There’s no hesitation in this statement – he is very clear about the origins of ‘that picture’. Wel l I am also clear about the origins of ‘that picture’ because it was taken by the office of the Governor of Ghazni in July 2008.
How do I know? Because the governor told me so himself, and then showed me copies of that and other pictures taken of Aafiya on the day of her arrest that he stored on his personal laptop. If you check this unedited footage shot by film-maker Hassan al Banna Ghani who accompanied me on my investigations to Pakistan and Afghanistan last year, the origins of that iconic picture become very clear.
That is why I stood up in a press conference a few days ago and called Dr Khan a liar, and then invited him to sue me “in a court of his choice” for slander and defamation. As a journalist I know the seriousness of making such a statement and I do not make it lightly but I also mean what I say and say what I mean.
In the meantime, I will let you – the viewer – make your own judgment about the photograph of Dr Aafiya. Perhaps you have your own theories about why her ex-husband would lie. Here is the clip
The divorce was, without doubt, a very bitter experience for both sides as most divorces are. Bitterness can remain a lifetime companion, but at the end of the day Dr Aafiya is the mother of his three children and as such she deserves his support and respect.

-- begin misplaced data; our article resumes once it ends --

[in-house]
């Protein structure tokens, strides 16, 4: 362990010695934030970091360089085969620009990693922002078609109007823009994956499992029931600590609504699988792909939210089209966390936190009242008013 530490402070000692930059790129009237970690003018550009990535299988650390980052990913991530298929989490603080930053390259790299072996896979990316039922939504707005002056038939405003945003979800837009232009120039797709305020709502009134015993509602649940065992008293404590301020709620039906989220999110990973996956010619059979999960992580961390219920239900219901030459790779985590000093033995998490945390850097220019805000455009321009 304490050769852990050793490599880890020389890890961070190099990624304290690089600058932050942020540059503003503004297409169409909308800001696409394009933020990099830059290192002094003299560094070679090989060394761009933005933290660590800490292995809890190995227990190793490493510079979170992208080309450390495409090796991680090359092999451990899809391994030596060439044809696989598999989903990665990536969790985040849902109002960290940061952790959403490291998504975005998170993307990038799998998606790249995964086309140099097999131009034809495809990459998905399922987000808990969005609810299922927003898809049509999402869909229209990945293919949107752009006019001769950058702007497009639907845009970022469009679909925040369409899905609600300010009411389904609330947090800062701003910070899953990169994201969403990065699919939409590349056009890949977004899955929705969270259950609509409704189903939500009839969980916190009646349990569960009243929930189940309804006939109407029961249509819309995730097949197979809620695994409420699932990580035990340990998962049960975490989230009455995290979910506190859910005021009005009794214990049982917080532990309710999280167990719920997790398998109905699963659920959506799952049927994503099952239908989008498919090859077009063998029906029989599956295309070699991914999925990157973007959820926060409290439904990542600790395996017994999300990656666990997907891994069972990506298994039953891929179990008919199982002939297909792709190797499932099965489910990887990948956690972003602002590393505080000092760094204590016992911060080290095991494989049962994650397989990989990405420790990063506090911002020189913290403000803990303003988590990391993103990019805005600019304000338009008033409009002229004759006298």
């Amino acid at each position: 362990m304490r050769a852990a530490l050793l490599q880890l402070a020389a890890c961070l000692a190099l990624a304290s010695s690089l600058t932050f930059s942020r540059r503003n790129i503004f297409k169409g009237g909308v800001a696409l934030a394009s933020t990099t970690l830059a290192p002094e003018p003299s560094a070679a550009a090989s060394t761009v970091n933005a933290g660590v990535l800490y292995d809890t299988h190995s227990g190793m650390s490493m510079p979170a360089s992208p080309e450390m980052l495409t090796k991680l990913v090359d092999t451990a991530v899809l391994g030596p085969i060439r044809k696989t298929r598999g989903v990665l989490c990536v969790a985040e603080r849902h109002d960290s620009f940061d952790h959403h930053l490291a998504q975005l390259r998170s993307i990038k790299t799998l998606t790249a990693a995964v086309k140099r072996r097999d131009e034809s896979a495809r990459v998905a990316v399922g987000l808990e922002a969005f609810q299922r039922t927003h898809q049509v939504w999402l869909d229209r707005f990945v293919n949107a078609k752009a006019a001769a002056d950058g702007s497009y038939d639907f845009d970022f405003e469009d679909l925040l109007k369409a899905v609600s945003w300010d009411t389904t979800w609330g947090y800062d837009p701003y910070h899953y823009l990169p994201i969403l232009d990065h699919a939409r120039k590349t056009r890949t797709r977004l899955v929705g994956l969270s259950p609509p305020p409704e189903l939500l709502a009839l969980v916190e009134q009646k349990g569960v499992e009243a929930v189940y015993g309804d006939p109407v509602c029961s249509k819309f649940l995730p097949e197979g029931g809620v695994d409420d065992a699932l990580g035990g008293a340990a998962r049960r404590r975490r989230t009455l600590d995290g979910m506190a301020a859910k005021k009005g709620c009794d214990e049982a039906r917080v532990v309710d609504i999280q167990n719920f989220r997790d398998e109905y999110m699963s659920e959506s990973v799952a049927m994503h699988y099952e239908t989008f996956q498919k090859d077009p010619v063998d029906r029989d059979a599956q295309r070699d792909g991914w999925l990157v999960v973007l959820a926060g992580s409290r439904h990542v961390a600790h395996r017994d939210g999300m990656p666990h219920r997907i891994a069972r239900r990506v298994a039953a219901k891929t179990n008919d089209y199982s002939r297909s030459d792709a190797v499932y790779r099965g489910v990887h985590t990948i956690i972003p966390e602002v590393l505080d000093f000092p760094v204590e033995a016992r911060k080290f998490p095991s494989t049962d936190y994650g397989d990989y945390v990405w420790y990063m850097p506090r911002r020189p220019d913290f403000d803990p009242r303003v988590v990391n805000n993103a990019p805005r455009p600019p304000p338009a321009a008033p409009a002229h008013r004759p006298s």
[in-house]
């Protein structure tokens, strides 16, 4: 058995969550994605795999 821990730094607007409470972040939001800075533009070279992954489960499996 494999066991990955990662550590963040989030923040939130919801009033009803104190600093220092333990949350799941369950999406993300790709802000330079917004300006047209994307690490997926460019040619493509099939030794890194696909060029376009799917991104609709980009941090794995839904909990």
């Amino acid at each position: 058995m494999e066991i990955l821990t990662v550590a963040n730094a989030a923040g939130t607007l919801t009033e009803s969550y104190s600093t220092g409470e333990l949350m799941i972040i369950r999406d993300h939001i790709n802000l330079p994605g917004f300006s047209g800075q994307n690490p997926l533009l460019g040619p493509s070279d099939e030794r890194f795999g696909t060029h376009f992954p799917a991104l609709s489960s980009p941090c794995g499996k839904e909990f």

If he can’t give it, then I suggest Dr Khan returns to the shadows once more and stops briefing against his wife.
Sharing details of his failed marriage with Dr Aafia, serves no purpose although I have to question why Dr Khan signed a legal agreement whereby the custody of the three children was given to Aafia after their split, if he really thought his wife was (as he portrays in the article) … a violent, unstable woman in the sway of jihadists.
In the meantime two of Dr Aafiya Siddiqui’s children – Marium now aged 10, and six-year-old Suleiman – are still missing.
Perhaps that is something which would concern any parent, but Dr Khan states cas ually: “I am sure they are around Karachi and in contact with their maternal family as both Aafia and the children were seen around their house here and in Islamabad on multiple occasions since their alleged disappearance in 2003.
“They may be living under an assumed identity just like Aafia and Ahmed had been living [as Saliha and Ali Ahsan] for five years before they got arrested.”